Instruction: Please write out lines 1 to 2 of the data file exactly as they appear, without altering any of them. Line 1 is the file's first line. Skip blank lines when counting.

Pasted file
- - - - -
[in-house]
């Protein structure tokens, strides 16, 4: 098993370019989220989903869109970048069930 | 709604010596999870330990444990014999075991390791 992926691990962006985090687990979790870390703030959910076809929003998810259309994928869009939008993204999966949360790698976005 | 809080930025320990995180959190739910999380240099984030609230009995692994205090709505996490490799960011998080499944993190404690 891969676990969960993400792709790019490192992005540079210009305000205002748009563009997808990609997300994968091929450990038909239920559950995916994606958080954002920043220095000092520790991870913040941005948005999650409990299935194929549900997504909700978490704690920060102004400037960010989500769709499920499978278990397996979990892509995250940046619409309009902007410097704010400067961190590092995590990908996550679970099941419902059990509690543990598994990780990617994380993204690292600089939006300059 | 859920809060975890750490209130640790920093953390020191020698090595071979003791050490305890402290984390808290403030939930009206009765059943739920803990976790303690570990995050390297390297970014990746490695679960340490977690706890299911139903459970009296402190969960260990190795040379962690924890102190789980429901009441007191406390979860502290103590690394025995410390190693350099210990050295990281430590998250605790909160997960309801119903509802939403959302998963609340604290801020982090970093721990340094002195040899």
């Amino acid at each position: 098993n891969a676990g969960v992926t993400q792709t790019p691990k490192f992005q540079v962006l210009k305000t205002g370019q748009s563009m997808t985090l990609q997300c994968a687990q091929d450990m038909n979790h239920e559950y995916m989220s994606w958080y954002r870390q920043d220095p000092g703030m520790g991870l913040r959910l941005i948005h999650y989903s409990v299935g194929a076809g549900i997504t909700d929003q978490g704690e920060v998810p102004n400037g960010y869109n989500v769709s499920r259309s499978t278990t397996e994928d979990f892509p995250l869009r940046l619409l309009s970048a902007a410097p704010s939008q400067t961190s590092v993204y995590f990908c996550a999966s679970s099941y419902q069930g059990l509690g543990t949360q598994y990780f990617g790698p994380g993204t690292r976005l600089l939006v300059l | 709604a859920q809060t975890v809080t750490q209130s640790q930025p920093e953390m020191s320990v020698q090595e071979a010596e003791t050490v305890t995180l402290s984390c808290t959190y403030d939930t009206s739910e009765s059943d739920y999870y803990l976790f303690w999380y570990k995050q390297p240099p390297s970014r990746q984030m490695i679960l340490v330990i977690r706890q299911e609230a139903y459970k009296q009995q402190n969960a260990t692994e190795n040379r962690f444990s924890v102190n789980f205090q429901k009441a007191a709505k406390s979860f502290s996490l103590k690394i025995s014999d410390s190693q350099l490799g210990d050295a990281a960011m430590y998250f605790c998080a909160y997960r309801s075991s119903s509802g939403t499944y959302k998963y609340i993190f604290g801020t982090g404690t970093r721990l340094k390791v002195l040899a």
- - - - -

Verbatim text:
[in-house]
């Protein structure tokens, strides 16, 4: 098993370019989220989903869109970048069930 | 709604010596999870330990444990014999075991390791 992926691990962006985090687990979790870390703030959910076809929003998810259309994928869009939008993204999966949360790698976005 | 809080930025320990995180959190739910999380240099984030609230009995692994205090709505996490490799960011998080499944993190404690 891969676990969960993400792709790019490192992005540079210009305000205002748009563009997808990609997300994968091929450990038909239920559950995916994606958080954002920043220095000092520790991870913040941005948005999650409990299935194929549900997504909700978490704690920060102004400037960010989500769709499920499978278990397996979990892509995250940046619409309009902007410097704010400067961190590092995590990908996550679970099941419902059990509690543990598994990780990617994380993204690292600089939006300059 | 859920809060975890750490209130640790920093953390020191020698090595071979003791050490305890402290984390808290403030939930009206009765059943739920803990976790303690570990995050390297390297970014990746490695679960340490977690706890299911139903459970009296402190969960260990190795040379962690924890102190789980429901009441007191406390979860502290103590690394025995410390190693350099210990050295990281430590998250605790909160997960309801119903509802939403959302998963609340604290801020982090970093721990340094002195040899």